I’ve been following Erik Benson’s recentposts about his quest to find a “Big Goal” to work towards. The conversation has been very heavy, which is hardly surprising since we’re talking about The Meaning of Life here 🙂 I recommend you go over and read the discussion for yourself, but I wanted to cross-post my latest “comment” (which seems an inadequate word for it) on Read/Write Web. Here it is:

I think the key word here is “success” and how one can measure it. It seems that we have differing definitions of “success”. Here are the kind of words I would use when determining if my life is successful:

passion
happiness
fulfillment
truth (ie *my* truth)
good
meaning
original
transformation
authentic

All those things cannot be measured, or at least if they are measured are done so *subjectively*. That is, only I can measure them for myself.

Re-reading your original post and the comments, you use words such as:

right/wrong
value
system
achievement
validation
solution
grading
justify/judgment
reputation
trust

Those things are all measurable by people other than yourself. You can also measure them yourself, but your measurement will be an objective one – ie one that other people can validate or prove. Which brings us back to Reputation – this is specifically a measure of value that is dependent on what other people think of you or your work. And that is fine, but it’s not how I want to define success for myself. That’s what I was getting at with the Beethoven example – where I wondered if Beethoven would have been a “success” if he had been ignored by history and thus had no reputation. Beethoven would probably (but only the man himself knows) have regarded his music and his life as a success, because he followed his passion and created works of art such as the 9th Symphony that gave meaning to his life. Even if nobody had ever listened to the 9th Symphony, Beethoven would have succeeded in his personal Big Goal – by the very act of creating it. I do agree with you that if nobody listened to it, it devalues its success somewhat in the real world. But, that’s precisely my point, it only devalues the success of it in *other peoples* eyes.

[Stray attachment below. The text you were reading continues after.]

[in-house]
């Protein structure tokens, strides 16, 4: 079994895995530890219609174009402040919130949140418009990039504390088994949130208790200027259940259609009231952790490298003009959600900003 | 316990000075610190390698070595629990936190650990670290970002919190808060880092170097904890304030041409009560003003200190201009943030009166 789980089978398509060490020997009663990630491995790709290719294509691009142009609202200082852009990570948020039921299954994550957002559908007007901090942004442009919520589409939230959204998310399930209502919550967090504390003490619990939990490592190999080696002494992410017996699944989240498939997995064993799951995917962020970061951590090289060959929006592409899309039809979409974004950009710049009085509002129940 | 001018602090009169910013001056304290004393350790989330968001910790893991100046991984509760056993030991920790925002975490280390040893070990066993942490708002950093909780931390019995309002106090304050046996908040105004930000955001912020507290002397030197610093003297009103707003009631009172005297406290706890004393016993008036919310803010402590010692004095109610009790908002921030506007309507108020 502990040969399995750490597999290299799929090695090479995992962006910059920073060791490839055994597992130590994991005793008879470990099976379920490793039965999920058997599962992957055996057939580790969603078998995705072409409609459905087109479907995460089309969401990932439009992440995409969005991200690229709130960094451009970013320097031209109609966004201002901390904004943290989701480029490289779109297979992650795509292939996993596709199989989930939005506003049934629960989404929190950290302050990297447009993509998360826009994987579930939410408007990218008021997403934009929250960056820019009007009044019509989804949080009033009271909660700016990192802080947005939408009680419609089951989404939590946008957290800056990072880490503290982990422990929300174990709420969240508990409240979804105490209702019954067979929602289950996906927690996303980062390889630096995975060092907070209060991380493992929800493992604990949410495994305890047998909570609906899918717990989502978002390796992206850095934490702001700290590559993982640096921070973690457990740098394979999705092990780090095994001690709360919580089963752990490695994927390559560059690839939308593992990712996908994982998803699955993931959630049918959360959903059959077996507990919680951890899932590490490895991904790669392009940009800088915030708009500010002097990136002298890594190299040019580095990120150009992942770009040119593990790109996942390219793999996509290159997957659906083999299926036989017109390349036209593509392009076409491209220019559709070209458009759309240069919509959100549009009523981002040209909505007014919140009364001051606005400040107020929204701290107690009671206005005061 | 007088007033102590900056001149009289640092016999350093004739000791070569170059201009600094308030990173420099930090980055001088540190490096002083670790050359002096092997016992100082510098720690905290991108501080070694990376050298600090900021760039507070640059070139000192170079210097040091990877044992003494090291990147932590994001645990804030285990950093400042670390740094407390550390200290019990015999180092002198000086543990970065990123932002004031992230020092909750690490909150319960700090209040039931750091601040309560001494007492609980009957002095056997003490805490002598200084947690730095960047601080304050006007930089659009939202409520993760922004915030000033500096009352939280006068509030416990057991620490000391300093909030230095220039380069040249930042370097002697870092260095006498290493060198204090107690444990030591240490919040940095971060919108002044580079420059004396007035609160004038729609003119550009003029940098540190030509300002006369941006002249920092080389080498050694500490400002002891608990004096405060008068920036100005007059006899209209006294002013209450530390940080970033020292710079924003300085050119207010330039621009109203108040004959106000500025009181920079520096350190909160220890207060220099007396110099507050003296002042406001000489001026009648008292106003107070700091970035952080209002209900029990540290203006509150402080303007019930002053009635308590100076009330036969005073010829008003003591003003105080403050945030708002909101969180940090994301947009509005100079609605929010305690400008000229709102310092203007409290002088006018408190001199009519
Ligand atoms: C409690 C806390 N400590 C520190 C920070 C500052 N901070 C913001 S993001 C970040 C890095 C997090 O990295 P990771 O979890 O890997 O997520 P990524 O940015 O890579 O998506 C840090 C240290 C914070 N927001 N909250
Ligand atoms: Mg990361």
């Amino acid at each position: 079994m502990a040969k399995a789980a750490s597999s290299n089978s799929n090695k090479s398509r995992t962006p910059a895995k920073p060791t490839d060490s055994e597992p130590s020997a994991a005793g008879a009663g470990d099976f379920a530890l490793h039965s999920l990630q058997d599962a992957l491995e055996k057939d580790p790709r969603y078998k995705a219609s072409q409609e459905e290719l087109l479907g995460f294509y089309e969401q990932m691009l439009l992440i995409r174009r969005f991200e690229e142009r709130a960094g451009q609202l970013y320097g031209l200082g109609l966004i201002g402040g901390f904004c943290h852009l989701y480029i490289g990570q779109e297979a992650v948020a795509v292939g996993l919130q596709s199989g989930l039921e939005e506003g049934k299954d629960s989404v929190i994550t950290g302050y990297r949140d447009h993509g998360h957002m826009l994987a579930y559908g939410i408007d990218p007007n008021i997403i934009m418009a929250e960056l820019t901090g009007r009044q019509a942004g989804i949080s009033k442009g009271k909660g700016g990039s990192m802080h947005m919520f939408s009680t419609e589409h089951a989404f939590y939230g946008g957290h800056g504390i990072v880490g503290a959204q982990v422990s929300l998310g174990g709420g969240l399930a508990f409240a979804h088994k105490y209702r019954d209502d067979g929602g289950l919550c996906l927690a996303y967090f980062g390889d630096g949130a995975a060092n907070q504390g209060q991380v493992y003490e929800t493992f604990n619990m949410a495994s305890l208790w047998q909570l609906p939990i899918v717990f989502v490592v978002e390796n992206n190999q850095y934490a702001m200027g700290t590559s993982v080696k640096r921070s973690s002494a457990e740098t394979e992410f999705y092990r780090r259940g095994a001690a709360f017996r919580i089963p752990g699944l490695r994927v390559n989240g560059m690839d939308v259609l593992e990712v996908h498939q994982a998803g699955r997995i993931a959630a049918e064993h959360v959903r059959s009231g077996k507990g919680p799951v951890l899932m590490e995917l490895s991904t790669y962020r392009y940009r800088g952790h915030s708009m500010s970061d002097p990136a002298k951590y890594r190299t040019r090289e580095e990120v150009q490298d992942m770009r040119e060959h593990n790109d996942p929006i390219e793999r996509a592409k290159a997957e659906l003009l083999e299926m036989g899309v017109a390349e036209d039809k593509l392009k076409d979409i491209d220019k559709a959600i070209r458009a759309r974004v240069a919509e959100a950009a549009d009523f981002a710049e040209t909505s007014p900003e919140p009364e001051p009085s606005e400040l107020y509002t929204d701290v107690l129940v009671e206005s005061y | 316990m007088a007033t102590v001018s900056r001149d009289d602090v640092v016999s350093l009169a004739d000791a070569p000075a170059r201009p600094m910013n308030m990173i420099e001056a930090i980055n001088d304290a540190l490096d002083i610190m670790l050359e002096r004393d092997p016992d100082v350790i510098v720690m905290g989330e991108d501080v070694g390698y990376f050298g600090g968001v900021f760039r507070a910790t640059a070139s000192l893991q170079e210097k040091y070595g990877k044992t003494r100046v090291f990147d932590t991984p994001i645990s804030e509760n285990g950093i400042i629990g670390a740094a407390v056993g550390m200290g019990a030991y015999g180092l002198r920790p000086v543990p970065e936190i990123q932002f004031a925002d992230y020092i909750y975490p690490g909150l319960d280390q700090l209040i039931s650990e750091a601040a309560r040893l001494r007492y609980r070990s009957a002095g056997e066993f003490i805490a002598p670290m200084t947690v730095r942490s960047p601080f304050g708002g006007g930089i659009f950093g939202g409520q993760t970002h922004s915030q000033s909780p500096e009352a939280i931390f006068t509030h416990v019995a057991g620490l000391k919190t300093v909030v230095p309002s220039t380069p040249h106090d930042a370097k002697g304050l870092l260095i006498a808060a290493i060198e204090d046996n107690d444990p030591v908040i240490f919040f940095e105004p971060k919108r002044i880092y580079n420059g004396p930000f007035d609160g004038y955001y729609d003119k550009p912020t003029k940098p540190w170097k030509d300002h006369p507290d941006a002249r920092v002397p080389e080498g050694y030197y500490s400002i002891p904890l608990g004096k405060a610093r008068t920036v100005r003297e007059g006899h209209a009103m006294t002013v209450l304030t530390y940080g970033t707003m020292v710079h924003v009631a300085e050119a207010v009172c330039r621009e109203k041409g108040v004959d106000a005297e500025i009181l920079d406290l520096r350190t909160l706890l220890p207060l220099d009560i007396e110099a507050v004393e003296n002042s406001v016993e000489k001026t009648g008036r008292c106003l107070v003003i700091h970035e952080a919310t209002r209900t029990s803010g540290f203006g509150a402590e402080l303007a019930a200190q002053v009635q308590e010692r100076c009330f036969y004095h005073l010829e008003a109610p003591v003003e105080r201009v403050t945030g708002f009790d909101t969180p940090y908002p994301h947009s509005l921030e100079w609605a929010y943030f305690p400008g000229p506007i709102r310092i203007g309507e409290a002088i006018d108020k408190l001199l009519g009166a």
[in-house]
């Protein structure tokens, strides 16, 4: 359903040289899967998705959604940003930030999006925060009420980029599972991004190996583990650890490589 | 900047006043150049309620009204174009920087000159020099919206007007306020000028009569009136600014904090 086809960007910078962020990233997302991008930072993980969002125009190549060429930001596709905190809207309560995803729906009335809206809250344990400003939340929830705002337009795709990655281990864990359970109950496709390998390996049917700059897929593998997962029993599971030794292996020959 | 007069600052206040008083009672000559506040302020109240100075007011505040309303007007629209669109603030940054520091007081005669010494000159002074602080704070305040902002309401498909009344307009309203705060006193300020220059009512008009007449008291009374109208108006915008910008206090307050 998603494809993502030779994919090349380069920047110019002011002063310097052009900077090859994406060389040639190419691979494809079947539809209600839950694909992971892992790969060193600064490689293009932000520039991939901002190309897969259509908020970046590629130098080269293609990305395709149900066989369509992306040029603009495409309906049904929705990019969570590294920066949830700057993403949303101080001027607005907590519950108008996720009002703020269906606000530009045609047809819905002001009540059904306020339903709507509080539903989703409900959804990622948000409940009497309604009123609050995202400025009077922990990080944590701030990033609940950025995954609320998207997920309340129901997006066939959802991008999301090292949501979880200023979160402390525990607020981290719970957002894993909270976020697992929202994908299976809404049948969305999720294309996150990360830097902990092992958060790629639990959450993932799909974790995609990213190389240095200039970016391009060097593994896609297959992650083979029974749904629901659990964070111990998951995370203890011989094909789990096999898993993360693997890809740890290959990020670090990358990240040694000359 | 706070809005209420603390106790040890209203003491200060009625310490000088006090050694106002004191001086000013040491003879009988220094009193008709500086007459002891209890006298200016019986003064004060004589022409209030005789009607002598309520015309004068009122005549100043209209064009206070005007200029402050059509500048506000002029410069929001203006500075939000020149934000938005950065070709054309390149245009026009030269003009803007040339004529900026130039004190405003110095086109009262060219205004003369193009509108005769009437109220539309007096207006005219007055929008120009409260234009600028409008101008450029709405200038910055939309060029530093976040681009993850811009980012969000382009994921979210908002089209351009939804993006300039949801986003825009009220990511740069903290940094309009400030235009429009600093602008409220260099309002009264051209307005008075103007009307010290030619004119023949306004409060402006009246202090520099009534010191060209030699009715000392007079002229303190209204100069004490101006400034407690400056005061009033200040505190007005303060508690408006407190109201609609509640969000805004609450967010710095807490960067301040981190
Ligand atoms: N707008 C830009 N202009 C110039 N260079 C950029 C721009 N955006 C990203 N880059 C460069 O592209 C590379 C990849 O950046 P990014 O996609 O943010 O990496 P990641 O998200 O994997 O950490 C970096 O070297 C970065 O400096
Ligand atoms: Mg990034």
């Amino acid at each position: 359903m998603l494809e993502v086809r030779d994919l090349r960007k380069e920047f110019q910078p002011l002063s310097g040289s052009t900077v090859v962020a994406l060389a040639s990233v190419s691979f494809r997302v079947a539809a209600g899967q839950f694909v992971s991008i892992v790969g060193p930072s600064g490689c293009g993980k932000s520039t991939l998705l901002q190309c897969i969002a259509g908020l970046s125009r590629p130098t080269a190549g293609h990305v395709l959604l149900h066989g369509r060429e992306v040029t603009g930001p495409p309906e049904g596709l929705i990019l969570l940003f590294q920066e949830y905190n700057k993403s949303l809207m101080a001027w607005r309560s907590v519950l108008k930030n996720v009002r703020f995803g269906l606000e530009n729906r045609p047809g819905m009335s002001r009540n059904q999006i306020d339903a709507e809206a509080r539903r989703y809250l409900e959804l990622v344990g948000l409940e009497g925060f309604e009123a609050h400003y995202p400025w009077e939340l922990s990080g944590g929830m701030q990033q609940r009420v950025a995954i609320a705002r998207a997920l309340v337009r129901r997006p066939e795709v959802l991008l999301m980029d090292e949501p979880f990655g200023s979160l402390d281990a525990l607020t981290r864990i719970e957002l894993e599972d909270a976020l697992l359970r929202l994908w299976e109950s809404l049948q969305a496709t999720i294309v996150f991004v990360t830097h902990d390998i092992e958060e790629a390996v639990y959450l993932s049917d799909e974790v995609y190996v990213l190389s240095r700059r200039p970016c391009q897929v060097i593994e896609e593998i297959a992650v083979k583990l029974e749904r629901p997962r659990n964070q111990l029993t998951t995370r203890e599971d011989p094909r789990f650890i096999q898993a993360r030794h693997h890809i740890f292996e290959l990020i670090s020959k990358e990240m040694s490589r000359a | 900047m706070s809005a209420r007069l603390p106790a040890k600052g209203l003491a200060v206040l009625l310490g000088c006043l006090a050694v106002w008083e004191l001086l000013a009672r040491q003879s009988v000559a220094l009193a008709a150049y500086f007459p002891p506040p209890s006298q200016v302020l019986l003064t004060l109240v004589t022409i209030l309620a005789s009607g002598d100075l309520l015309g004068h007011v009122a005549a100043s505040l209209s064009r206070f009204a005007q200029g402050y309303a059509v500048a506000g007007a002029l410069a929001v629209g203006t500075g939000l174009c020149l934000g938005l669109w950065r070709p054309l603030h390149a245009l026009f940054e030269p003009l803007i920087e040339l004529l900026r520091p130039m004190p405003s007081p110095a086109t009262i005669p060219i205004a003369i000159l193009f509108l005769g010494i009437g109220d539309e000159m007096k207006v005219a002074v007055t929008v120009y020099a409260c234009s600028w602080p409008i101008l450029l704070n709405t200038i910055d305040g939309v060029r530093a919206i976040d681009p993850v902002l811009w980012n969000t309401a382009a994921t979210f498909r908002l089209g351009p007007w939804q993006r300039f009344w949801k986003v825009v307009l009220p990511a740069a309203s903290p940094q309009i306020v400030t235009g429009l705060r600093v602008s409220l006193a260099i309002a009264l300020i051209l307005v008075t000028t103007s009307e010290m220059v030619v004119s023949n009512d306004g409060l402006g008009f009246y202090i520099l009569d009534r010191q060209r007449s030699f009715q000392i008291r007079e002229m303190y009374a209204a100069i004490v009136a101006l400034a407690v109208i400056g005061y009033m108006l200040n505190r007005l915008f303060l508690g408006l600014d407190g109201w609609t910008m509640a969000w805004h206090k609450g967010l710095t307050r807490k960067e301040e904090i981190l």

Don’t get me wrong Erik, I think your Big Goal is very admirable and probably far more healthy than the subjective viewpoint that I am advocating for myself. It’s just that I’m not sure I want to measure my own success from what other people judge my Reputation to be.

I have to add that I don’t think I’ve got life sorted out, by any means. But this is how I see it at the moment. I’m also re-reading Kierkegaard currently, which is informing my viewpoint.